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January 2017

Android Leftovers

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Android

Meet the $114,725 Ubuntu server with eight Nvidia Tesla P100 GPUs

Filed under
Graphics/Benchmarks
Ubuntu

The Ibex Pro is one supercharged machine that will probably hurt your electric bill.

System76's fastest Ibex Pro with Ubuntu Server 16.10 packs some crazy horsepower with Intel's latest 22-core Xeon E5 v4 chips and eight Nvidia Tesla P100 graphics processors.

It's got the same number of GPUs as Nvidia's superfast DGX-1, which is being used for deep learning. System76 is targeting the Ibex Pro -- which is a rack server -- at the same market as the DGX-1. The server has fewer, but newer, CPUs, compared to the DGX-1.

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OPNsense 17.1 Released, Based On FreeBSD 11

OPNsense 17.1 is now available as the newest release of this network-focused FreeBSD-based operating system forked from pfSense.

It's now been two years since the first official release of OPNsense and to celebrate they have out a big update. OPNsense 17.1 re-bases to using FreeBSD 11.0, there's now a SSH remote installer, new language support, more hardening features used from HardenedBSD, new plugins, integrated authentication via PAM, and many other improvements. Some of the new plug-ins include FTP Proxy, Tinc VPN, and Let's Encrypt support.

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Open source GIS in Italian public administration

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OSS

The Italian Association for Free Software Geographic Information Systems (GFOSS.it) is conducting a survey to collect information about the use of this kind of software in Italy’s public sector. The results will be made public at the GFOSS.it meeting, in Genoa from 8 to 11 February.

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Austria set to increase its use of open source

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OSS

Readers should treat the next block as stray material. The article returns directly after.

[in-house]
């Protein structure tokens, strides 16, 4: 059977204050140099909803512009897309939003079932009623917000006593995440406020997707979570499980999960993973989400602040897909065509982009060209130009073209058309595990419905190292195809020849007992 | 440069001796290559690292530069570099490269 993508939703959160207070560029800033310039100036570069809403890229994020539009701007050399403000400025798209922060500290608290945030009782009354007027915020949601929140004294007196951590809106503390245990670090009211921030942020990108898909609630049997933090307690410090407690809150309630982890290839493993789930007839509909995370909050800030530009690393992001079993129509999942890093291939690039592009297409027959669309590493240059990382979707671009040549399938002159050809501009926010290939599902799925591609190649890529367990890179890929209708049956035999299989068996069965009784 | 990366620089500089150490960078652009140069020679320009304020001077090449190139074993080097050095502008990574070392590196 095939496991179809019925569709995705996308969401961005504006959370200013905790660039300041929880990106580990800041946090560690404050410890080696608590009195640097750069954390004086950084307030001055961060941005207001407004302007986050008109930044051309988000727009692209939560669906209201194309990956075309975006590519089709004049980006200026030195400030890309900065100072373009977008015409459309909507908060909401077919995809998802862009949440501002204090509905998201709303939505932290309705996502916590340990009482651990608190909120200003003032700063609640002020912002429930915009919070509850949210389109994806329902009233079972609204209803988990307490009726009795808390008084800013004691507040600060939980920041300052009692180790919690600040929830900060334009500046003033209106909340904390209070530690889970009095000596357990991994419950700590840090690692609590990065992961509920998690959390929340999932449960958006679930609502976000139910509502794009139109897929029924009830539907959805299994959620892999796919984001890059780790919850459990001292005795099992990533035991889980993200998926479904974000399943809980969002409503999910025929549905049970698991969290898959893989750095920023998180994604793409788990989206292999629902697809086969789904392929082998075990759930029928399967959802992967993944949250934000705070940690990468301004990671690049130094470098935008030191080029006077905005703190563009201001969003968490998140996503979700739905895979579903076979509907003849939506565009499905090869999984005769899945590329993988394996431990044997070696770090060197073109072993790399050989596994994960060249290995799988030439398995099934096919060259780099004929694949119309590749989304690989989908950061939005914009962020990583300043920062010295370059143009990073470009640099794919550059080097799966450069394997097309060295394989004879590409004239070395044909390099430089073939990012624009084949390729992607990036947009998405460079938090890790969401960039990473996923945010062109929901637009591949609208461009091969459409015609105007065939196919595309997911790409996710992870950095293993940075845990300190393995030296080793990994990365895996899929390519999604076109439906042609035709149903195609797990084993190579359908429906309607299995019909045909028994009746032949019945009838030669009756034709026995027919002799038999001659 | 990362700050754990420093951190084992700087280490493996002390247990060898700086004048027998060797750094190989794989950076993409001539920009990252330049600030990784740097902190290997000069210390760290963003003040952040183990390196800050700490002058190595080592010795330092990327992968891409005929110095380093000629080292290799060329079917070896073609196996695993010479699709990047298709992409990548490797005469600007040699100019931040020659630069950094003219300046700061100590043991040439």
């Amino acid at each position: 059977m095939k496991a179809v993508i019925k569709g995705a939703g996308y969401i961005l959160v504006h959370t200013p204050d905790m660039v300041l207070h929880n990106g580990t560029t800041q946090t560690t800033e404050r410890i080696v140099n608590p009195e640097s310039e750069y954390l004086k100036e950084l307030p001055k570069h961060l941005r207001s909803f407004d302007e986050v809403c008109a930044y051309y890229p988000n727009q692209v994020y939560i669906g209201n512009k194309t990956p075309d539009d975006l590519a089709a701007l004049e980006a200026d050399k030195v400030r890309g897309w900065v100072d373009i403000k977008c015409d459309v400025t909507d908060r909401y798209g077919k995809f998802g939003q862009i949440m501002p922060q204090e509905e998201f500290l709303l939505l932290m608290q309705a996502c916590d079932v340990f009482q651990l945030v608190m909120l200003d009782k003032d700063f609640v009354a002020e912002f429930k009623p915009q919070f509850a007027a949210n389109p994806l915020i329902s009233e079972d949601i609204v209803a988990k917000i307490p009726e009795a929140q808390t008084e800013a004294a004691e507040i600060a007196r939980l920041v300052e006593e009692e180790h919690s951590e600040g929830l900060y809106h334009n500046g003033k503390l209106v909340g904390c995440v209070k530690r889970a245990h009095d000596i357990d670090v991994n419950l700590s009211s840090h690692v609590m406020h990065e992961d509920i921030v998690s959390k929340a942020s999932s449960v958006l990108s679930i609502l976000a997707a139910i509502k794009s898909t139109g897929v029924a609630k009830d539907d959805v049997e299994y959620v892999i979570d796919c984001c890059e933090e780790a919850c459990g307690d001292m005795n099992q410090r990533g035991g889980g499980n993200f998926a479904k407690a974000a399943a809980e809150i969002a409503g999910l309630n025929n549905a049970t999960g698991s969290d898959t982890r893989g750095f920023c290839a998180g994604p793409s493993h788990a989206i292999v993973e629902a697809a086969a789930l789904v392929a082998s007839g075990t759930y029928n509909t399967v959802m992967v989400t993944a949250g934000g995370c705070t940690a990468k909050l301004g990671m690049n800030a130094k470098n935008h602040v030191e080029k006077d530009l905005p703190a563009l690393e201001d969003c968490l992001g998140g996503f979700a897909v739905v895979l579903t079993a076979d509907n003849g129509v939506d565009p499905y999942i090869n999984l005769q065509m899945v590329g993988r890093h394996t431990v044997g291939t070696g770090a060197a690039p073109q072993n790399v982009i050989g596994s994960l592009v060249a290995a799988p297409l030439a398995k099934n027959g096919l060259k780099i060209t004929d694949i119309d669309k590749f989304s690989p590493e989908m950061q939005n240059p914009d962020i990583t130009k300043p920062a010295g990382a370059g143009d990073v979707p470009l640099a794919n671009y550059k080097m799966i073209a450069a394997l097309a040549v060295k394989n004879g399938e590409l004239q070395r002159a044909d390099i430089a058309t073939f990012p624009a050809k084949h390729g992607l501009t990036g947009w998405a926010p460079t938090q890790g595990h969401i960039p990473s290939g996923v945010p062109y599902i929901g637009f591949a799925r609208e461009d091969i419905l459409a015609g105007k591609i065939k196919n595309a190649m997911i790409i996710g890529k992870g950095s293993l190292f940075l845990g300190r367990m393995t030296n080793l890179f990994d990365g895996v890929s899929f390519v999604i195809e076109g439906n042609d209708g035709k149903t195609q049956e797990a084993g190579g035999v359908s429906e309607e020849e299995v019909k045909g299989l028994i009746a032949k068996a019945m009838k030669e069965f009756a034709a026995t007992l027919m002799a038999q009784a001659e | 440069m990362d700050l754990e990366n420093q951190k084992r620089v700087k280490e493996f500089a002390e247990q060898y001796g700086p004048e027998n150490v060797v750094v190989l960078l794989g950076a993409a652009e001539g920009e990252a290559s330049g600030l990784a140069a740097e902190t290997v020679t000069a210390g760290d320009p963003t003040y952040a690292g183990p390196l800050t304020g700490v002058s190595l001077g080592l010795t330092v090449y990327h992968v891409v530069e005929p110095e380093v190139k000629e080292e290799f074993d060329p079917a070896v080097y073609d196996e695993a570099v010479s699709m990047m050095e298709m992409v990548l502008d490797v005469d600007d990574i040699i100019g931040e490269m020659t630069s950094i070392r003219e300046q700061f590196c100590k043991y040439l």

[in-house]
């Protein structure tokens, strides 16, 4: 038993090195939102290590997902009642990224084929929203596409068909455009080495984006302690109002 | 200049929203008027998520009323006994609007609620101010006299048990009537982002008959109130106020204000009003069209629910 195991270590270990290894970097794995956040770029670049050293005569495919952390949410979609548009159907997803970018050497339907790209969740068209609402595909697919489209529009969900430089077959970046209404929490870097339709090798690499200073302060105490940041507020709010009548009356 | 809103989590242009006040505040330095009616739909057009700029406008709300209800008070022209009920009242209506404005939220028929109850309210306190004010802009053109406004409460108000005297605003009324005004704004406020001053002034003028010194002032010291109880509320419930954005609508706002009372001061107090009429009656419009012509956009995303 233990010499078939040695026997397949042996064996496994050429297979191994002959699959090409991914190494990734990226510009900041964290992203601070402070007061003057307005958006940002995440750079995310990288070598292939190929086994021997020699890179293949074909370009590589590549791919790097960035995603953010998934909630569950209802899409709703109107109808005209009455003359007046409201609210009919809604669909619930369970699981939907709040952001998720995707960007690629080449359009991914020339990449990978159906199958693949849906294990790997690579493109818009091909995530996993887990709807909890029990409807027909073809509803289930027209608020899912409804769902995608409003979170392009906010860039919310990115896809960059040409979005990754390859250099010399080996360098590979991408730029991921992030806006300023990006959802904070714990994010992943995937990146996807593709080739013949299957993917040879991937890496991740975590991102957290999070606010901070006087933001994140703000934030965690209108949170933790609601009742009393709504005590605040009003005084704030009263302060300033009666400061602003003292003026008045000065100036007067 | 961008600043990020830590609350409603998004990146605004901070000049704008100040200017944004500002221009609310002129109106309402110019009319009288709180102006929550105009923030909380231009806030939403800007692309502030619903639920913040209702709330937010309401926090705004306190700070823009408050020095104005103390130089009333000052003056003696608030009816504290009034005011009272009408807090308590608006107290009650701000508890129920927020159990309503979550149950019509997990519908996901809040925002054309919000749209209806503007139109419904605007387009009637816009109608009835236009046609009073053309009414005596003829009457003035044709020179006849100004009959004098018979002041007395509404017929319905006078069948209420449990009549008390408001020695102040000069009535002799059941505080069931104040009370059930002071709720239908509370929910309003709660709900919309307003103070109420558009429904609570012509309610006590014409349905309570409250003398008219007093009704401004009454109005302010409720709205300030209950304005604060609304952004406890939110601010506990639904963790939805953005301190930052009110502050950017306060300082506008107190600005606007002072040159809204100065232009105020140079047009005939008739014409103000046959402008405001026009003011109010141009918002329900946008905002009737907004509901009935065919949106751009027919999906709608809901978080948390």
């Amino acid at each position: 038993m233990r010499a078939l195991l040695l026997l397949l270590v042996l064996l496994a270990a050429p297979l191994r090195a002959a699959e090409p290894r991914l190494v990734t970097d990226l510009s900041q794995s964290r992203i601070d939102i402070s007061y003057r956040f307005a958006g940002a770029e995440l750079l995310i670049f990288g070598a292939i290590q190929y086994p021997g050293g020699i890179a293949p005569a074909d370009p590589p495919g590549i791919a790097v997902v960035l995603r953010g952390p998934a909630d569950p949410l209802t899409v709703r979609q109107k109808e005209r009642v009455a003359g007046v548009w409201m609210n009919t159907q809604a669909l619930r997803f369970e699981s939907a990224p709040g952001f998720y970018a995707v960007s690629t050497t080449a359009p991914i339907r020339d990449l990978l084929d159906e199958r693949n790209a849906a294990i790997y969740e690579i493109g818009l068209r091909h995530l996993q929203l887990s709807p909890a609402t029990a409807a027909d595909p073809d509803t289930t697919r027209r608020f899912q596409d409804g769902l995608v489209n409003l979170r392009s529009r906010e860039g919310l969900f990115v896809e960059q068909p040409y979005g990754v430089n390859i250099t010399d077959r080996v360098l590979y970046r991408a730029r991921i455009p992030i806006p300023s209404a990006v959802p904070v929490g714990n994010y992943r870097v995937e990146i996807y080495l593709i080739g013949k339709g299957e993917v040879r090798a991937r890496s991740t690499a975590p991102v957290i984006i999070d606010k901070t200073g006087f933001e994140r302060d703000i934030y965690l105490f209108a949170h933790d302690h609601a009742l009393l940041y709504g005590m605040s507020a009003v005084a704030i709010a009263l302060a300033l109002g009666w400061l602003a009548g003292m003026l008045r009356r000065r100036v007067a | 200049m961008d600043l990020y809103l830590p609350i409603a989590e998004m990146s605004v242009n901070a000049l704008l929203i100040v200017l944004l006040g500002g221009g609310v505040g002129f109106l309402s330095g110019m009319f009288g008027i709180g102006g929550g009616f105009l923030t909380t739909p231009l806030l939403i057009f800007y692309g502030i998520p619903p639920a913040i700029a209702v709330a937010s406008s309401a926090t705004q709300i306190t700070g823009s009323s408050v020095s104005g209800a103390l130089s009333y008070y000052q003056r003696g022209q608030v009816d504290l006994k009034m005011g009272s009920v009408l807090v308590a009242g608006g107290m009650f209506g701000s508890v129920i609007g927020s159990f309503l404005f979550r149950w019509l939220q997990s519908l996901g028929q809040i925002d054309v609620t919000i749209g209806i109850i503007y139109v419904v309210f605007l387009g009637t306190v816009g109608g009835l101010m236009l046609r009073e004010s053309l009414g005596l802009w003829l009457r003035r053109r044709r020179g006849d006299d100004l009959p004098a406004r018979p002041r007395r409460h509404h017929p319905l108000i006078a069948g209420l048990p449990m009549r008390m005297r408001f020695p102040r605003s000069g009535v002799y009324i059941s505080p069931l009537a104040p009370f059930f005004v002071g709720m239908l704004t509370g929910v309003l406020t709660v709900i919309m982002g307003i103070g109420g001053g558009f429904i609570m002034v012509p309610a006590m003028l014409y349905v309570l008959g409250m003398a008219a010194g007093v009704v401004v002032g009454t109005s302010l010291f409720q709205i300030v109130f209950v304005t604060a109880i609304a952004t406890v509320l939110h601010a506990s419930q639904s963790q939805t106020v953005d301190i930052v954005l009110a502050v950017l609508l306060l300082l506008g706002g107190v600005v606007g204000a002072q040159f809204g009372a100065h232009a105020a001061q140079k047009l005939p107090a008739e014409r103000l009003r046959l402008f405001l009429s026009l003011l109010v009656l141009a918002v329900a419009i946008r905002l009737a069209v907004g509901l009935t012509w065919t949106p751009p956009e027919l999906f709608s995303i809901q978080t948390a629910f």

Public administrations in Austria need to increase their use of free and open source software, the government of Austria says in its Digital Strategy. The strategy proposes to ‘push’ (forcierung) open source by public administrations. This is intended to accelerate its uptake, explains Federal Chancellery for Digitalisation.

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Security News

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Security

  • You're taking the p... Linux encryption app Cryptkeeper has universal password: 'p'

    Linux encryption app Cryptkeeper has a bug that causes it to use a single-letter universal decryption password: "p".

    The flawed version is in Debian 9 (Stretch), currently in testing, but not in Debian 8 (Jessie). The bug appears to be a result of a bad interaction with the encfs encrypted filesystem's command line interface: Cryptkeeper invokes encfs and attempts to enter paranoia mode with a simulated 'p' keypress – instead, it sets passwords for folders to just that letter.

  • Reproducible Builds: week 92 in Stretch cycle

    John Gilmore wrote an interesting mail about how Cygnus.com worked on reproducible builds in the early 1990s. (It's eye opening to see how the dealt with basically the very same problems we're dealing with today, how they solved them and then to realize that most of this has been forgotten and bit-rotted in the last 20 years. How will we prevent history repeating it)self here?)

  • MongoDB ransom attacks continue to plague administrators

    Earlier this month, Salted Hash reported on a surge in attacks against publicly accessible MongoDB installations.

    Since January 3, the day of that first report, the number of victims has climbed from about 200 databases to more than 40,000. In addition to MongoDB, those responsible for the attacks have started targeting Elasticsearch and CouchDB.

    No matter the platform being targeted, the message to the victim is the same; send a small Bitcoin payment to the listed address, or forever lose access to your files.

OSS Leftovers

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OSS
  • Be the open source supply chain

    I would bet that whoever is best at managing and influencing the open source supply chain will be best positioned to create the most innovative products. In this article, I’ll explain why you should be a supply chain influencer, and how your organization can be an active participant in your supply chain.